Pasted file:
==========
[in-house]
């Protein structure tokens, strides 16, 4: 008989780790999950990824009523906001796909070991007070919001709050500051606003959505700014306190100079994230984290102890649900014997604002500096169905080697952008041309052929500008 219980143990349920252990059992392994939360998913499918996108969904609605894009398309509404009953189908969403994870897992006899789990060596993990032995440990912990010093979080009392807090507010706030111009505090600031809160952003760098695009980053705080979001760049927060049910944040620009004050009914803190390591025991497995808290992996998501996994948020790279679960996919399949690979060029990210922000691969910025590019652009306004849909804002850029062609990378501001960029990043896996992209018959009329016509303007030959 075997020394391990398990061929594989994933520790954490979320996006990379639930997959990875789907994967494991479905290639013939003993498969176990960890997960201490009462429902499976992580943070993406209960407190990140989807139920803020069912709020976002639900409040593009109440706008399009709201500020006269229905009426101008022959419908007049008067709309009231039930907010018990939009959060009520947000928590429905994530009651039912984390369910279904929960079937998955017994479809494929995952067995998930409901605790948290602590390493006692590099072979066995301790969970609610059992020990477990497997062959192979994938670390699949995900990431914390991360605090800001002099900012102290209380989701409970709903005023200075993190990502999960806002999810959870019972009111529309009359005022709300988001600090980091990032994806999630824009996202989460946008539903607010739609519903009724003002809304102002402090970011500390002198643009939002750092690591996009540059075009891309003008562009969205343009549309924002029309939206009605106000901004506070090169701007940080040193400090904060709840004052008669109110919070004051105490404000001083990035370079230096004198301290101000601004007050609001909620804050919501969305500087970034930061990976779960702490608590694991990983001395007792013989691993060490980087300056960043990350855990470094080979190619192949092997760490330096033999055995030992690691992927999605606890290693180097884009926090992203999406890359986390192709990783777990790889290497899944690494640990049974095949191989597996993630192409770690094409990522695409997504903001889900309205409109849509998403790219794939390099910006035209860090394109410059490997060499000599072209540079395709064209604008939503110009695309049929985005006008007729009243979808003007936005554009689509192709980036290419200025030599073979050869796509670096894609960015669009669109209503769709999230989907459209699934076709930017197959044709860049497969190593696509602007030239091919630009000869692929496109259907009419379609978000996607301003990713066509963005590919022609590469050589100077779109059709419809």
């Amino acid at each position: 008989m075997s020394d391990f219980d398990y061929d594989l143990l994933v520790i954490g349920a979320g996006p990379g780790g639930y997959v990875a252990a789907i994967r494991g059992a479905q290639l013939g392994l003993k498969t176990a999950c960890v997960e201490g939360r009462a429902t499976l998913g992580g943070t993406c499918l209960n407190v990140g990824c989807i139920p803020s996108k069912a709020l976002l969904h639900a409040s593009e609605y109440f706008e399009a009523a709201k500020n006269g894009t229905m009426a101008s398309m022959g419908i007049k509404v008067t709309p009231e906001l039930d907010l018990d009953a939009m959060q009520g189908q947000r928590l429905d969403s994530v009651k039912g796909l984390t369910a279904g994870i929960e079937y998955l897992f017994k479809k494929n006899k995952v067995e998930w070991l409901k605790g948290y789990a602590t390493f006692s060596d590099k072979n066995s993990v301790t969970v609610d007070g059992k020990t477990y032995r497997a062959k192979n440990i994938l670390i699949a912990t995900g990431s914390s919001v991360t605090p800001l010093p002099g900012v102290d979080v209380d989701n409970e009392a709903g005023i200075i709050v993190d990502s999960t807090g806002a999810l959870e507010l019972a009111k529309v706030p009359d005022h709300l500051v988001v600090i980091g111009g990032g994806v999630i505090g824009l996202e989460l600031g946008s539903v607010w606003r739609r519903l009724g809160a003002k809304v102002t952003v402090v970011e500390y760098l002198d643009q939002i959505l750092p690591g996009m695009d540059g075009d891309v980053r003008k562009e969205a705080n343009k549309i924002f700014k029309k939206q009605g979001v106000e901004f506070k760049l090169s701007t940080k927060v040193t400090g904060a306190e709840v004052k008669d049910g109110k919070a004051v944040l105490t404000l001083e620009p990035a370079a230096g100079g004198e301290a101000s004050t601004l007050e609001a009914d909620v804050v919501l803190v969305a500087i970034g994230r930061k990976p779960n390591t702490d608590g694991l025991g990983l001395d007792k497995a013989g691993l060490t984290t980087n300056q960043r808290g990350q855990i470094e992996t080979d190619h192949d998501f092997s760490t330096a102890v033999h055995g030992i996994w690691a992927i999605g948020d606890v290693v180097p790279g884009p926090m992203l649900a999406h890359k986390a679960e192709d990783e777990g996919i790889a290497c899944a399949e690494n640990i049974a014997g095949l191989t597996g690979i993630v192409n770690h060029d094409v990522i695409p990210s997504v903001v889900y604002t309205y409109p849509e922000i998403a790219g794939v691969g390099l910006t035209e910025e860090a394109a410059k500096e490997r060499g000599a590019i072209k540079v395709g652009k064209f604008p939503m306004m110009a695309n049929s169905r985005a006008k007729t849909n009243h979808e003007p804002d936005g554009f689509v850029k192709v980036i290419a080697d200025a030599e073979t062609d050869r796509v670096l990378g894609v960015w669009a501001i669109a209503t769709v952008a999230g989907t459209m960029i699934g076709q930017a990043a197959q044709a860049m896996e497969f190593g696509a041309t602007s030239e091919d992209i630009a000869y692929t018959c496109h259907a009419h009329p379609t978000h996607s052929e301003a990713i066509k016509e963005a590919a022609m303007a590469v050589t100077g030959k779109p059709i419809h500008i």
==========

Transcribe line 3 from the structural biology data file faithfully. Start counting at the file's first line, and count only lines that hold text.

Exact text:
């Amino acid at each position: 008989m075997s020394d391990f219980d398990y061929d594989l143990l994933v520790i954490g349920a979320g996006p990379g780790g639930y997959v990875a252990a789907i994967r494991g059992a479905q290639l013939g392994l003993k498969t176990a999950c960890v997960e201490g939360r009462a429902t499976l998913g992580g943070t993406c499918l209960n407190v990140g990824c989807i139920p803020s996108k069912a709020l976002l969904h639900a409040s593009e609605y109440f706008e399009a009523a709201k500020n006269g894009t229905m009426a101008s398309m022959g419908i007049k509404v008067t709309p009231e906001l039930d907010l018990d009953a939009m959060q009520g189908q947000r928590l429905d969403s994530v009651k039912g796909l984390t369910a279904g994870i929960e079937y998955l897992f017994k479809k494929n006899k995952v067995e998930w070991l409901k605790g948290y789990a602590t390493f006692s060596d590099k072979n066995s993990v301790t969970v609610d007070g059992k020990t477990y032995r497997a062959k192979n440990i994938l670390i699949a912990t995900g990431s914390s919001v991360t605090p800001l010093p002099g900012v102290d979080v209380d989701n409970e009392a709903g005023i200075i709050v993190d990502s999960t807090g806002a999810l959870e507010l019972a009111k529309v706030p009359d005022h709300l500051v988001v600090i980091g111009g990032g994806v999630i505090g824009l996202e989460l600031g946008s539903v607010w606003r739609r519903l009724g809160a003002k809304v102002t952003v402090v970011e500390y760098l002198d643009q939002i959505l750092p690591g996009m695009d540059g075009d891309v980053r003008k562009e969205a705080n343009k549309i924002f700014k029309k939206q009605g979001v106000e901004f506070k760049l090169s701007t940080k927060v040193t400090g904060a306190e709840v004052k008669d049910g109110k919070a004051v944040l105490t404000l001083e620009p990035a370079a230096g100079g004198e301290a101000s004050t601004l007050e609001a009914d909620v804050v919501l803190v969305a500087i970034g994230r930061k990976p779960n390591t702490d608590g694991l025991g990983l001395d007792k497995a013989g691993l060490t984290t980087n300056q960043r808290g990350q855990i470094e992996t080979d190619h192949d998501f092997s760490t330096a102890v033999h055995g030992i996994w690691a992927i999605g948020d606890v290693v180097p790279g884009p926090m992203l649900a999406h890359k986390a679960e192709d990783e777990g996919i790889a290497c899944a399949e690494n640990i049974a014997g095949l191989t597996g690979i993630v192409n770690h060029d094409v990522i695409p990210s997504v903001v889900y604002t309205y409109p849509e922000i998403a790219g794939v691969g390099l910006t035209e910025e860090a394109a410059k500096e490997r060499g000599a590019i072209k540079v395709g652009k064209f604008p939503m306004m110009a695309n049929s169905r985005a006008k007729t849909n009243h979808e003007p804002d936005g554009f689509v850029k192709v980036i290419a080697d200025a030599e073979t062609d050869r796509v670096l990378g894609v960015w669009a501001i669109a209503t769709v952008a999230g989907t459209m960029i699934g076709q930017a990043a197959q044709a860049m896996e497969f190593g696509a041309t602007s030239e091919d992209i630009a000869y692929t018959c496109h259907a009419h009329p379609t978000h996607s052929e301003a990713i066509k016509e963005a590919a022609m303007a590469v050589t100077g030959k779109p059709i419809h500008i």